A new report by South African based Rand Merchant Bank said the country’s new political leadership has put in place a conducive environment for investment.
“Having flirted with the top ten for many years, Tanzania holds steady at number nine, barely nudging out Algeria and Tunisia. The new political dispensation’s focus on industrialisation and enhanced productivity is encouraging, though protectionist tendencies could undermine the government’s pro-business rhetoric,” the RMB’s sixth edition report on ‘Where to Invest in Africa,’ said.
Another country which has been singled out in East Africa is Kenya which stands at position five having pushed out Nigeria from the position.
“An exceptionally worthy recipient which has steadily progressed up the ranks, surpassing both Ethiopia and Tanzania, investors are attracted by Kenya’s relatively diverse economy, pro-market policies and brisk growth in consumer spending,” the report noted.
RMB’s Africa analyst and co-author of the report, Nema Bhana said Africa’s feverish growth has decelerated in recent years and many countries have buckled under the pressure of falling commodity prices, insecurity, fiscal imprudence and adverse weather conditions.
Bhana noted that despite such setbacks, many investors still believe Africa offers a treasure trove of opportunities, particularly in those countries which commit to structural reforms.
“Governments are gradually coming to the realisation that diversification is necessary to foster meaningful growth, but transformation cannot be achieved in isolation,” Bhana noted.
“Structural reforms and greater private sector participation are crucial to unlocking Africa’s potential. Our analysis of sectoral developments - specifically in the spheres of finance, infrastructure, resources and retail - strongly support this point of view,” she stressed.
The analysis of Africa’s development in RMB’s latest report plots the evolution of African economies using the RMB Investment Attractiveness Index* and focuses on the theme “Back to the Future”. Some surprising investment opportunities in Africa emerge, while former investment favourites lose their allure.
“Rather than evaluating the continent at a point in time, we sought to highlight its evolution over the last decade,” says RMB Africa analyst and co-author of the report Celeste Fauconnier. “We compare current realities to past occurrences to better understand aspects that will shape future events.”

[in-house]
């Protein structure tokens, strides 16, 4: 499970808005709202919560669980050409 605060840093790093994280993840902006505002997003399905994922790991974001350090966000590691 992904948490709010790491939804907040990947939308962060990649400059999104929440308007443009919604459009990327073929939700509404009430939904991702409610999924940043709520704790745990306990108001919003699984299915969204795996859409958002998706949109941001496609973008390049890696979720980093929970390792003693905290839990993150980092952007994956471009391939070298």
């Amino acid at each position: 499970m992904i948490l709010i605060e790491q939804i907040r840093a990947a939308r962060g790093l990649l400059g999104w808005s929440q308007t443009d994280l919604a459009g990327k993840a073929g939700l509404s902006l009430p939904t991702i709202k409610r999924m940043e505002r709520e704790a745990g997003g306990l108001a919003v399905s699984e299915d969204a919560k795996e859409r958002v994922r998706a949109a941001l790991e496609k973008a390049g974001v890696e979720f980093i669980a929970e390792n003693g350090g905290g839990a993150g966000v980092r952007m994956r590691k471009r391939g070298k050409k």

RMB’s top ten investment destinations are remarkably similar to last year with one noticeable difference being Côte d'Ivoire which re-enters the fold after a 13-year hiatus, squeezing Tunisia out of the top 10. Other countries are holding their positions - somewhat tenuously in a number of cases. RMB’s top ten investment destinations in Africa include:
South Africa continues to stand firm at number one but risks losing its coveted spot in the next few years as a faltering growth outlook and uncertain business environment slowly eats away at its investment score. Despite a stream of negative news, the country remains a bastion of institutional integrity and continues to boast one of the best operating environments in Africa.
Egypt could unseat South Africa as the leading investment destination in Africa if it succeeds in consolidating the economic gains accumulated in the aftermath of the Arab Spring. However, the country’s operating environment could be an inhibiting factor considering that it lags behind South Africa in all aspects of governance.
Morocco is hot on the heels of its North African peer, holding steady at number three for a second consecutive year, buoyed by solid economic growth, favourable geographic positioning, sturdy infrastructure, strong regulatory policies and a stable political setting.
Ghana remains within a whisker of the top three, brandishing the title as the most attractive investment destination in West Africa. Despite a myriad of economic challenges, the country labours on as it slowly rebuilds confidence in its processes and policies under the watchful eye of the IMF.
Nigeria slips to number six, a position it last held in 2011, weighed down by a dismal economic growth outlook and weak operating environment. Despite its many challenges, the West African giant is still regarded as a viable long-term investment destination but will be forced to endure painful structural adjustments over the next few years to safeguard its prospects.
Ethiopia might well surpass Nigeria in 2017 as scores of foreign investors seek to benefit from the country’s young and vibrant population, low unit labour costs and thriving manufacturing sector. Notwithstanding the regulatory challenges in establishing operations locally, the opportunity to participate in this budding economy cannot be overlooked.
Côte d'Ivoire/Ivory Coast, the unsung hero of West Africa, debuts at number eight. After years of political paralysis, the world’s top cocoa producer has earned its place in the sun, supported by a booming economy, an emerging middle class, robust infrastructure development and an improved business environment.
Algeria slides two spots to number ten. High reserves and low debt levels have helped to cushion the blow of low oil prices, but there is a desperate need to implement reforms to diversify the economy away from the hydrocarbon sector.
“From a global perspective, Africa is still at the lower end of the investment spectrum”, says RMB Africa analyst and co-author, Neville Mandimika. Out of 188 countries analysed globally, a large proportion of African countries are still ranked between 120 and 188.
South Africa, the only African country featured in the top 40 in 2006, has dropped to 45, surpassed by a number of emerging economies in East Asia and Latin America.